I bought a Yaesu VX-6R handheld transceiver this week. I like it. Broadly, the features include: tribander with TX on 144, 220, and 440 ham bands, wideband RX, lithium-ion battery, submersible to 3 ft. (something I will not test intentionally), it's lighter and smaller than my VX-150, and many more features it will take time for me to familiarize myself with.
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Rigblaster Nomic sound card interface so I can try digital HF on amateur radio. All the cables I needed were included and all I had to configure on the Nomic was the jumper settings that are specific to each radio.
In order to do digital (modes like RTTY, PSK31, Hellschreiber, Olivia, etc.) you need three basic items:
1. A computer with a software application that functions as your control. The software app I chose was Fldigi which has Linux and Windows versions.
2. A rig that that is capable of data modes, which is most nowadays.
3. A sound card interface. This is the device that allows the computer software to work with the radio.
In the digital modes, your rig is just transmitting and receiving data and the computer and software do all the encoding and decoding and use the sound card interface to control the radio. Digital is just data so you aren't using voice and with the software it basically looks like IRC or IM except that you are transmitting and receiving on a specified frequency instead of using the Internet. On the amateur bands, certain frequencies are restricted for data transmissions only.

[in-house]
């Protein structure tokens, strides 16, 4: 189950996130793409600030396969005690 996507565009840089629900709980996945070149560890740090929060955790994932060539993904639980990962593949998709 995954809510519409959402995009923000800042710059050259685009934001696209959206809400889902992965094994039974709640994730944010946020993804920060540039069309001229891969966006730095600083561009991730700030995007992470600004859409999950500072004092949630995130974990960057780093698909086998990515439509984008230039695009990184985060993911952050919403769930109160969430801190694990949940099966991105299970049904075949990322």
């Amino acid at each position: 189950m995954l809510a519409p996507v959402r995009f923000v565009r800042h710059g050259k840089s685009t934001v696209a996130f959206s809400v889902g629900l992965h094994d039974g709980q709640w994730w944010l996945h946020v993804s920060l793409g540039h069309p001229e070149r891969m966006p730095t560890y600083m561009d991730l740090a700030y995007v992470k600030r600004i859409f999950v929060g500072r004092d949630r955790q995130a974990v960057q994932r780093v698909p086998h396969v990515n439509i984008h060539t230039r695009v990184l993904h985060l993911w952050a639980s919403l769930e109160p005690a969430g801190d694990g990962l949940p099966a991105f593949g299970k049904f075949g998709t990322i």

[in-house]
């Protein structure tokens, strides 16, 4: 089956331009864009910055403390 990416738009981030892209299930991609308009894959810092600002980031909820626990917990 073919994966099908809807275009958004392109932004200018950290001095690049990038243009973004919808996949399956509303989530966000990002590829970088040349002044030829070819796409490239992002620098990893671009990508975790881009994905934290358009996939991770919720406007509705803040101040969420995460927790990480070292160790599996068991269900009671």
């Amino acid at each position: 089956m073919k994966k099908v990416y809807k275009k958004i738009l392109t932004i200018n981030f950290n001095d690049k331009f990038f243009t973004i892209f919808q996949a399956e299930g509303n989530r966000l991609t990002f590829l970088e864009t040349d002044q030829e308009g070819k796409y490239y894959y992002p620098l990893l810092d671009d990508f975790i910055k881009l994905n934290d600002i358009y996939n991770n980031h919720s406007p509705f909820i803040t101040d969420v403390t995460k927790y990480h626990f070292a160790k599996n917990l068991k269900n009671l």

Hooking everything up was easy and getting the software to work was easy, too. However, I was using the XP side of my laptop. The Linux side is Mandrake 9.2 and it didn't have what it needed to compile Fldigi and I forsaw a massive dependency problem if I updated that check that failed (gcc-cpp) during ./configure. Plus, my main Linux PC does not have an RS-232 port. A serial cable is used to transfer the data between the PC and the Nomic. I will need to buy a USB to DB9 adapter before I try digital HF on my Slackware machine.